To My Readers:
I wish all of you a very happy new year. I’ve had so many questions about new year’s resolutions that I’ve decided to write a generic column in an effort to answer as many as possible. I’ve heard from a lot of you about giving up cigarettes, alcohol, sugar, secret love affairs, weed, obsessions with other people, addiction to social media, etc. And from a lot of others eager to join gyms, lose weight, learn meditation skills, take up a new language, be nicer to one’s spouse, find a new job, go back to school, etc. From personal experience, I’ve learned it’s easier to give something up than to take on something new and I’d like to explore why.
Years ago, I made a resolution to quit smoking. I had tried to do this for three years running — no luck until I was pushed to the wall and had to quit for medical reasons. Now, finally, I was highly motivated, and it was do or die; but still I couldn’t actualize it, not on my own, and it took a hypnotist to stop the nicotine addiction and start me on the right path. (That did the job. I haven’t had or thought of cigarettes in almost twenty years.) What I learned was that if I wanted to quit an addiction, I had to want it with every fiber of my being and not just vaguely yearn or sort of promise to do it. And not only did I have to truly want it, I had to be willing to use assistance if necessary.
My resolution this year is far subtler. I’d like to slow down, give myself time to sit quietly, for instance, and enjoy a cup of tea, or watch the changing light over Austin’s downtown as the sun sinks and the day darkens. Normally I’m far too busy to stop and do anything but work or grab a little time with family. I’ve got classes to teach, columns to write, clients to see. The list never ends. And since I’m pretty driven, the idea of taking a few moments out for myself is a luxury I probably won’t have till I’m a good deal older. But still that is my resolution for this year and I intend to achieve it.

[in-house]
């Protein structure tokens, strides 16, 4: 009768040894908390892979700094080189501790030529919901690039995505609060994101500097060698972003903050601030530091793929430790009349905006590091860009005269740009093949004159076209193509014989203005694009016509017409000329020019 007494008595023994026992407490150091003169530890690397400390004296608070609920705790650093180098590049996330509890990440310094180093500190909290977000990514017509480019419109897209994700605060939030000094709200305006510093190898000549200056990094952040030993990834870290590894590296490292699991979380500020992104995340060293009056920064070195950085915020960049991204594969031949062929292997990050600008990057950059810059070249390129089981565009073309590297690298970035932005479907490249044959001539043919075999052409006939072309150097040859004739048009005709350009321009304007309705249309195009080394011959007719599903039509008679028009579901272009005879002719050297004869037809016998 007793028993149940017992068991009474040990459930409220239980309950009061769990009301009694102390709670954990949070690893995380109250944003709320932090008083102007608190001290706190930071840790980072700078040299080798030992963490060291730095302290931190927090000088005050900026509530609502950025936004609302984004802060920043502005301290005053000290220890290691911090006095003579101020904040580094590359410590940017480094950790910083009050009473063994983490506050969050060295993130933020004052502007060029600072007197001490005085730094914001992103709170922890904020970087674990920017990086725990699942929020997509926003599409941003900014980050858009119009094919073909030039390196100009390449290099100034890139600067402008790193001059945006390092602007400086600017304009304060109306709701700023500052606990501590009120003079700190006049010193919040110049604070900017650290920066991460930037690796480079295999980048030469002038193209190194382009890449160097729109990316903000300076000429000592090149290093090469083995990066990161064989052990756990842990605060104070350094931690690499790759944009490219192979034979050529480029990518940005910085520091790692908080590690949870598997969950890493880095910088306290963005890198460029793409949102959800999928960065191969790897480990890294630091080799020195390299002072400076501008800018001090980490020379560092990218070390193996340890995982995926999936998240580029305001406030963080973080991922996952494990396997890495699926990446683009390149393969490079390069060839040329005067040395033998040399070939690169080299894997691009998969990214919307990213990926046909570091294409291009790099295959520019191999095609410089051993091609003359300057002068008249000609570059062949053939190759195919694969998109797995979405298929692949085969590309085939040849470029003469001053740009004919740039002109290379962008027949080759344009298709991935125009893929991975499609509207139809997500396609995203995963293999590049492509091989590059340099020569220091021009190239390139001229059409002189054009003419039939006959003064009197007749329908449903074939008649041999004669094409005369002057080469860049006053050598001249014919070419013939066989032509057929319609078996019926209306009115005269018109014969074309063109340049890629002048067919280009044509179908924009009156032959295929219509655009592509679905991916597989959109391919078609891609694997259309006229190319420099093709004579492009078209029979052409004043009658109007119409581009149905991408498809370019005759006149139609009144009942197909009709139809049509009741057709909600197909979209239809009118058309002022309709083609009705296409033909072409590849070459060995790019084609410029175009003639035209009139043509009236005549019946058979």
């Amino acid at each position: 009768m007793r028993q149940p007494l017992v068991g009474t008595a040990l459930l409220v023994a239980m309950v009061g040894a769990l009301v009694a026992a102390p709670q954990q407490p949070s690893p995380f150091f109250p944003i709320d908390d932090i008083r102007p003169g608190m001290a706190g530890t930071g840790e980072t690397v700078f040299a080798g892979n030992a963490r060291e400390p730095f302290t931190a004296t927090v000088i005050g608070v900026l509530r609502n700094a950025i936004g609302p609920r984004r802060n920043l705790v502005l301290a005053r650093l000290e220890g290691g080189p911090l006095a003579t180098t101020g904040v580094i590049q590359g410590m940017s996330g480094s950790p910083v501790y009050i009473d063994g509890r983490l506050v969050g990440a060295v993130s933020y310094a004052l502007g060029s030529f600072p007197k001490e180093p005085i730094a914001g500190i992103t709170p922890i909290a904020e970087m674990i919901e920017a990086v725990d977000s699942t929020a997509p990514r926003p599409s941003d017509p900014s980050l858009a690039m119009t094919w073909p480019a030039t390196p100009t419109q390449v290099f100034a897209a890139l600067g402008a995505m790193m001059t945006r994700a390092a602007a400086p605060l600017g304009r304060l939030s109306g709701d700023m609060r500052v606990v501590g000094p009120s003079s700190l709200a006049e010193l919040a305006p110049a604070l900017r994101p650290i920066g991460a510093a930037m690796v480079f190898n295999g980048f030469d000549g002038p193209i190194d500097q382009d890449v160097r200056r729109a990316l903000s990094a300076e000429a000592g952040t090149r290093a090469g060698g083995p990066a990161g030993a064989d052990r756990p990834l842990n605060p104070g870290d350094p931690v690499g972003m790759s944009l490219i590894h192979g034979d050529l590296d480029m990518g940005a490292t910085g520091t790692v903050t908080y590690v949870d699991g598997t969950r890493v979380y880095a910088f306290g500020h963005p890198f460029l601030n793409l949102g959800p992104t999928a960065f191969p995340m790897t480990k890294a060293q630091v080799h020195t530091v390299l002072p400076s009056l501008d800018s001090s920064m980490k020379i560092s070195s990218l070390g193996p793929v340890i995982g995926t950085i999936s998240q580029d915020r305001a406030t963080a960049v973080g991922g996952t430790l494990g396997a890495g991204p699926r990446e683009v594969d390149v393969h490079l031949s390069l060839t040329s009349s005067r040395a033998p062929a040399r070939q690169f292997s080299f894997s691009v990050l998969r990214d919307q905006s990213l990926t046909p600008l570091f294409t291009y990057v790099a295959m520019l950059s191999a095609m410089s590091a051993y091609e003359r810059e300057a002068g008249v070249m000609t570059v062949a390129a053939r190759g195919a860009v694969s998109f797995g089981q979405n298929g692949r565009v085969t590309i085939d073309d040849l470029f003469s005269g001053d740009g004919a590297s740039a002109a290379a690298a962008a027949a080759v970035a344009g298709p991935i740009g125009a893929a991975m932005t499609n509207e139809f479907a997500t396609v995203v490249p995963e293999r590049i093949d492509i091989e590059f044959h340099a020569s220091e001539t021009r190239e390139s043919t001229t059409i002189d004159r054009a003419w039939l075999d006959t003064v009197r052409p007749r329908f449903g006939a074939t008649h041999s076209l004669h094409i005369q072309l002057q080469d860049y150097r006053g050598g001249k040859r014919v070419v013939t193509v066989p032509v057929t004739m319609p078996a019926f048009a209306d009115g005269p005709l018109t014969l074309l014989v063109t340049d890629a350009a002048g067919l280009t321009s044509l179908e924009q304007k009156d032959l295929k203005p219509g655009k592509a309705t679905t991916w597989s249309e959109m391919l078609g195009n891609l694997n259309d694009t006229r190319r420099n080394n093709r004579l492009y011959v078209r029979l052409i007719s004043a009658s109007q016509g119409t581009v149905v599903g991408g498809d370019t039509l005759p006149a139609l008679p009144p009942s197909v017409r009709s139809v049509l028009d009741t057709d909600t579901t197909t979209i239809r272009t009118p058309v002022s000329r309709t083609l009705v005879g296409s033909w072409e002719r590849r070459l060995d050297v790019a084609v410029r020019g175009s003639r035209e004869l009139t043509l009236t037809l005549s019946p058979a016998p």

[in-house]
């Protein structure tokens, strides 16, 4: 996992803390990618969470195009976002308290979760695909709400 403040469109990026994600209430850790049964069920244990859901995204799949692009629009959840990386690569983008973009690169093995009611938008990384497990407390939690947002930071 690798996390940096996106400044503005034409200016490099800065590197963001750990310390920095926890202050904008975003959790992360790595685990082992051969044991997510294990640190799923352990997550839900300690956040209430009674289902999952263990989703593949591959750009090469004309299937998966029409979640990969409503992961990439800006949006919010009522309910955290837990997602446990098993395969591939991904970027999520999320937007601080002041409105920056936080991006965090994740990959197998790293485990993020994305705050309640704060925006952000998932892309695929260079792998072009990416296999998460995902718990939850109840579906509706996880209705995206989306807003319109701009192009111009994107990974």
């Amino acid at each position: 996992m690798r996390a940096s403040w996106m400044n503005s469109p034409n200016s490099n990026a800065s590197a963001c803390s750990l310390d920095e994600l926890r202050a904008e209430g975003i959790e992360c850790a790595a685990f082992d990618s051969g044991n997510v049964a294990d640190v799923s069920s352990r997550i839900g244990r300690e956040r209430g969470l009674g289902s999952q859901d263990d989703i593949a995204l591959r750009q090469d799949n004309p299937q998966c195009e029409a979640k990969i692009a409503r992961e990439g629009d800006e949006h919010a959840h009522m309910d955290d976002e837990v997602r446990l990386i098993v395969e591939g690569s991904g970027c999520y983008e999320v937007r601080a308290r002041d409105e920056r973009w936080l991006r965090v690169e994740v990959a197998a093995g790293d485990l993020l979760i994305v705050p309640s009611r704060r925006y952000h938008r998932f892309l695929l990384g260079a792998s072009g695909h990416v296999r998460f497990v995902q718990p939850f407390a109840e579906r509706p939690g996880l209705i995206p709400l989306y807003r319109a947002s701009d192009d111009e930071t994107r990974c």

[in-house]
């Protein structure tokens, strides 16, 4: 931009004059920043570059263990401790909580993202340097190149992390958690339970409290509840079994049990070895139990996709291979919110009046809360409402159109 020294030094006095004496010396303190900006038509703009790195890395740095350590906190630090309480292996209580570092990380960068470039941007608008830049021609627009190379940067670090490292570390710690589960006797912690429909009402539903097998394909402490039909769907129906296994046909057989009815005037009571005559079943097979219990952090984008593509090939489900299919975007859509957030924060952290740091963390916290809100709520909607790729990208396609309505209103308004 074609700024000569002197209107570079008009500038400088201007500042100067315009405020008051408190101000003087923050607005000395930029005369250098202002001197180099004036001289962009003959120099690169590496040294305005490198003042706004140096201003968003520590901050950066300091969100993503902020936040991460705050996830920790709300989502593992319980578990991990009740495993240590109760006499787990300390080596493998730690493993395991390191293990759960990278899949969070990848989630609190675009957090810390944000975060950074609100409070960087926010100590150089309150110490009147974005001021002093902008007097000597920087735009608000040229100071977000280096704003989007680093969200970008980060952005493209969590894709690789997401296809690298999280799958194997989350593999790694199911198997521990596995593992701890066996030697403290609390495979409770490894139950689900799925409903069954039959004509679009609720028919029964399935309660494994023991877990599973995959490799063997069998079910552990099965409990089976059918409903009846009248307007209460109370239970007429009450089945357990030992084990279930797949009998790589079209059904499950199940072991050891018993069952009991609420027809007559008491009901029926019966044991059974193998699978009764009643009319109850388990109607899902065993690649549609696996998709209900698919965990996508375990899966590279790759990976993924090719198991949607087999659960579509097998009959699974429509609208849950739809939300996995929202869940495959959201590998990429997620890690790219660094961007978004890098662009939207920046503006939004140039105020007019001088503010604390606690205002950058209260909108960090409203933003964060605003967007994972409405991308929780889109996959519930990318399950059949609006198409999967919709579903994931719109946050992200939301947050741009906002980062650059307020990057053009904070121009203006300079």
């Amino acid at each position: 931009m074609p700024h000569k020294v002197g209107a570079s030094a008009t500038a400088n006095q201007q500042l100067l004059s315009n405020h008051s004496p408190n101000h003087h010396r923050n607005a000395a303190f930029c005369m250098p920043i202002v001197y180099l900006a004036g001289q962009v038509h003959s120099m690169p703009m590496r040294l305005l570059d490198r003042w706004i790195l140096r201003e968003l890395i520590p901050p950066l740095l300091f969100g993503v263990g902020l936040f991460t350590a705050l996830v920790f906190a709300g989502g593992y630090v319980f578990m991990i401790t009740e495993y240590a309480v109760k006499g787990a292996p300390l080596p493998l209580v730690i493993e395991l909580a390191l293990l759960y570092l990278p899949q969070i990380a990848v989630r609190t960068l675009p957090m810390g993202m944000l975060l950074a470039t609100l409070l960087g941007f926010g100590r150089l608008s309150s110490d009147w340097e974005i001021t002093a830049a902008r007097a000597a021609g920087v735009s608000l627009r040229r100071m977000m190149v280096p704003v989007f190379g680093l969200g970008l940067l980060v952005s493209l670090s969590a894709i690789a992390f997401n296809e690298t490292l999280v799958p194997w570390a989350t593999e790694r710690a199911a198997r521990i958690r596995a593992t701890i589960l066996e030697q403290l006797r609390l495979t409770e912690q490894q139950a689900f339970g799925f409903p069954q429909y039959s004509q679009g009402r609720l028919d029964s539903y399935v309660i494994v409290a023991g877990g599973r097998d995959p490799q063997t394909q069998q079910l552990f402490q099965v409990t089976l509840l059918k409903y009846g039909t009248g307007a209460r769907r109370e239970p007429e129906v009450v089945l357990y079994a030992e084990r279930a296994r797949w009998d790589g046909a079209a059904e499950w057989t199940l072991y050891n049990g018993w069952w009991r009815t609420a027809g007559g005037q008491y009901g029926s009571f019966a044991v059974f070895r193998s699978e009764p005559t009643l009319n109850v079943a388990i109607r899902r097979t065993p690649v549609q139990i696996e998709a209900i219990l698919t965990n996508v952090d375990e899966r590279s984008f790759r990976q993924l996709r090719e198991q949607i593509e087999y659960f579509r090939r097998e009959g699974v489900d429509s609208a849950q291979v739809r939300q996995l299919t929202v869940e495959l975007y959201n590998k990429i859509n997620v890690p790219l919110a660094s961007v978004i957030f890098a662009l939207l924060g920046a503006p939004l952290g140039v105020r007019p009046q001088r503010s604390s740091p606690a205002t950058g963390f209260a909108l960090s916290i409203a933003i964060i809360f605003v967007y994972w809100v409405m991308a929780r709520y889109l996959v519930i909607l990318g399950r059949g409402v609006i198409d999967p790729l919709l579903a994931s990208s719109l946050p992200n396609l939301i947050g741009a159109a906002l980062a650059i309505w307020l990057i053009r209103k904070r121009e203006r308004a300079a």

The word for what I want is mindfulness. It bleeds over into every area of my life and is the most important and healthful thing I can think of. But how to achieve it? For me it’s a day at a time. If a week goes by without the quiet, soothing moments I promised myself, I need to stop and reflect and remember to slow down. I wish that for all of you, dear readers.
Happy New Year!
REACTIONS TO BAH HUMBUG, NOT
Dear Bah Humbug,
What a stupid worry. If the poor little dears expect a handpicked gift and you don’t provide one, too goddamn bad for them. It’s your house; what you say goes. That’s the beginning and end of it. Merry Christmas.
Dorothy S., Kingston, NY
Dear Bah Humbug,
For me, despite their convenience, I don’t like gift cards. Too impersonal. When I get one, I know the person giving the card didn’t want to take the time to choose something meaningful and special for me, even if it were small, like a salt lamp or a leatherbound notebook. A token gift like that can say a lot. Hope your holiday goes well.
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Disclaimer: CD Knowles is not a doctor or psychotherapist. Any opinions expressed on Knowles Knows are just that — opinions.